The ‘all-around the table’ style has some nice features, it allows for a set number of people to interact with everyone else on that table in an even and formally structured way. However, it all falls apart when after the first round has been completed, everyone hast to get up and move to another table according to their number, which corresponds to some mathematical coding that only the organisers vaguely understand. This results in large numbers of people wandering about with that helpless look on their face looking for their tables, whilst the organisers or hosts desperately try to get you to your desired seat and prevent the meeting falling further behind schedule.
OK, by some sheer luck, you arrived at what you hope is your correct seat and table, to go through the whole process again. Sadly this time, you have to negotiate your way around a sea of dinner plates covered with half eaten breakfasts and cups of tea and coffee teetering on the edge about to spill all over your business cards or worst still, you!
There must be an alternative way of doing this you ask yourself, yes there is, it’s the ‘two opposing lines’ format of networking. I am sure most of you are familiar with this format, where everyone is invited to form two long lines opposite each other, before the sounding of a whistle or bell signals the start of a 30 – 60 second session, whereby one participant talks to a recipient about their company and what they do. This process is then repeated in reverse. Once both sides have had their time, another whistle of bell sounds, which is the trigger for everyone to get up and move one seat to your left, or right, by this point I have lost the plot and not sure which way to move along with everyone else, and the whole process starts over again.
It is at this point that I insert a pair of ear plugs into my ears, put a throat lozenge into my mouth, don my plastic mac and have my alcohol wipes at the ready. Why you may ask? Well simply this; when 50 – 100 people are all trying to get their point across at the same time, in a relatively enclosed area, it is noisy, so noisy that people have to shout at one another. This loud vocally charged interaction is done with passion and very often desperation, at such close proximities, that the ensuing result can be anything from a projection of saliva, to a sore throat and ringing in your ears, all of which are disturbing and extremely unpleasant.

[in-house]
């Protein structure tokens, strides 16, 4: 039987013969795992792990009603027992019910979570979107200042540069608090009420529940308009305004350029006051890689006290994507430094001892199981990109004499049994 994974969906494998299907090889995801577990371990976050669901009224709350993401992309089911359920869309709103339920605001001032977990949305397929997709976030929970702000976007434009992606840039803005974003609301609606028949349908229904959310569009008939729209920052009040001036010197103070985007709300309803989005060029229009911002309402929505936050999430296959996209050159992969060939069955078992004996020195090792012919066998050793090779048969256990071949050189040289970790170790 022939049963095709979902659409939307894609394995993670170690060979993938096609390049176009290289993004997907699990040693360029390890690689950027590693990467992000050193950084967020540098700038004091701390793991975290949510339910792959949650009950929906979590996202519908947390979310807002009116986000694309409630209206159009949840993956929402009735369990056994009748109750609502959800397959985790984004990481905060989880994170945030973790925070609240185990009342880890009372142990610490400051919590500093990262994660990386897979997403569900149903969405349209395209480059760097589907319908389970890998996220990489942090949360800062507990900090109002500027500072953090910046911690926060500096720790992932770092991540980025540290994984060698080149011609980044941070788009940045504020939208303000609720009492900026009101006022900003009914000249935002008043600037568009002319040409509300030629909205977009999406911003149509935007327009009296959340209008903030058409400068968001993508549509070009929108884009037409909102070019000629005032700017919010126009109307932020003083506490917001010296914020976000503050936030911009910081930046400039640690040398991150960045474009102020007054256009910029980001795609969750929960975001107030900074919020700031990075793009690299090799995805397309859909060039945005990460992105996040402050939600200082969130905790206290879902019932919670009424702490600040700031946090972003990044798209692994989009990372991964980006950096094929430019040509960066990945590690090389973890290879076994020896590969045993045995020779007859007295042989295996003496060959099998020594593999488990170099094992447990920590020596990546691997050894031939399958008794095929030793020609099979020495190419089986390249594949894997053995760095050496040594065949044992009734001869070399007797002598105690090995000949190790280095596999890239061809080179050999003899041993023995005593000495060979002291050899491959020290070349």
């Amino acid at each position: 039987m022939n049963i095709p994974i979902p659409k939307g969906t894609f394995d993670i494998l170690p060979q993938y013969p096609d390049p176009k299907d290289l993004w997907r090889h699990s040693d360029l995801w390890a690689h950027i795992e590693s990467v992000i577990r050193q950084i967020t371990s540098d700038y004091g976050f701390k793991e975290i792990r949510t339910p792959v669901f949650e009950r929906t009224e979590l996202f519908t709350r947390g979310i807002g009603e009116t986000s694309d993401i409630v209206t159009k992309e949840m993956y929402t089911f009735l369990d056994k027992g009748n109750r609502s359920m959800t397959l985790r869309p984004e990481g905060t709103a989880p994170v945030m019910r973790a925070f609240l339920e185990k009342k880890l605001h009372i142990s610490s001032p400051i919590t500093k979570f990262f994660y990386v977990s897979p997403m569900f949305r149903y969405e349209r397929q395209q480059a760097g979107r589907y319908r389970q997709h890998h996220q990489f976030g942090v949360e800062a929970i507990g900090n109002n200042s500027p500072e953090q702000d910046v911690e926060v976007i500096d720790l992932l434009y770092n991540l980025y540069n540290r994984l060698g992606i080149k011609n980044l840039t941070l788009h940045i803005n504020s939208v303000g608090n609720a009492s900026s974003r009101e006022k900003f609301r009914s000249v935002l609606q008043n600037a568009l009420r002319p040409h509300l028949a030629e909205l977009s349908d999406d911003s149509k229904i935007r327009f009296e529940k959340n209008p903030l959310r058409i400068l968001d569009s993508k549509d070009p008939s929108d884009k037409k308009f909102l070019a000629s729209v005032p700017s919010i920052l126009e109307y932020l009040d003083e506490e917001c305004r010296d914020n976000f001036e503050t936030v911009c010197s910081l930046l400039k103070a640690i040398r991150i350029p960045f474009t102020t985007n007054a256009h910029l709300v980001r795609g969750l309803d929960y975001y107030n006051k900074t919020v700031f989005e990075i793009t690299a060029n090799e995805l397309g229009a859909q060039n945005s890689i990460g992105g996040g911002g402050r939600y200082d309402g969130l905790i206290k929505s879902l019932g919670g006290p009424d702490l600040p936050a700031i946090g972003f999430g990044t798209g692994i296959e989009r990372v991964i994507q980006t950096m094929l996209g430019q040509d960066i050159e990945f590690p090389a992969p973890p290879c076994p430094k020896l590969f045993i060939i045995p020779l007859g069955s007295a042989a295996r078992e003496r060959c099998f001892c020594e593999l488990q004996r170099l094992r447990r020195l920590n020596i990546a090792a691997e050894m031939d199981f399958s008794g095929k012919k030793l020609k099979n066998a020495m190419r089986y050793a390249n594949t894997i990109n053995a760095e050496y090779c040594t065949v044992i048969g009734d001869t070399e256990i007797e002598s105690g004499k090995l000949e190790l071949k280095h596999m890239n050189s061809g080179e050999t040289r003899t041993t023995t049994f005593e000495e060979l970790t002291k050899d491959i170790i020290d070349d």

In addition, not everyone sticks to the rules; someone inevitably thinks they can get away with trying to sell their product or service for another few seconds more than their allotted time. Trouble is all those seconds add up and before you know it there is a seat blockage!
Surely there hast to be a more constructive and convenient way for business folk to come together to interact, to network, to promote their company and do what the meeting was set up to do, namely improved your client, customer base?
Do you have pet networking gripes, stories and tales regarding the networking events you have attended that you would like to share?
Do the points I have raised in this blog ring a bell with you, and do you have other gripes and issues that you could add to our list?
What ideas and suggestions do you have that could contribute to this discussion in order to make these punishing events in our life less taxing, interesting and truly meaningful to your business?
Some areas for consideration might be:
• Time of day?
• Day of the week?
• Numbers of attendees
• Length of meeting
• Styles and format
• Relevant guest speaker topics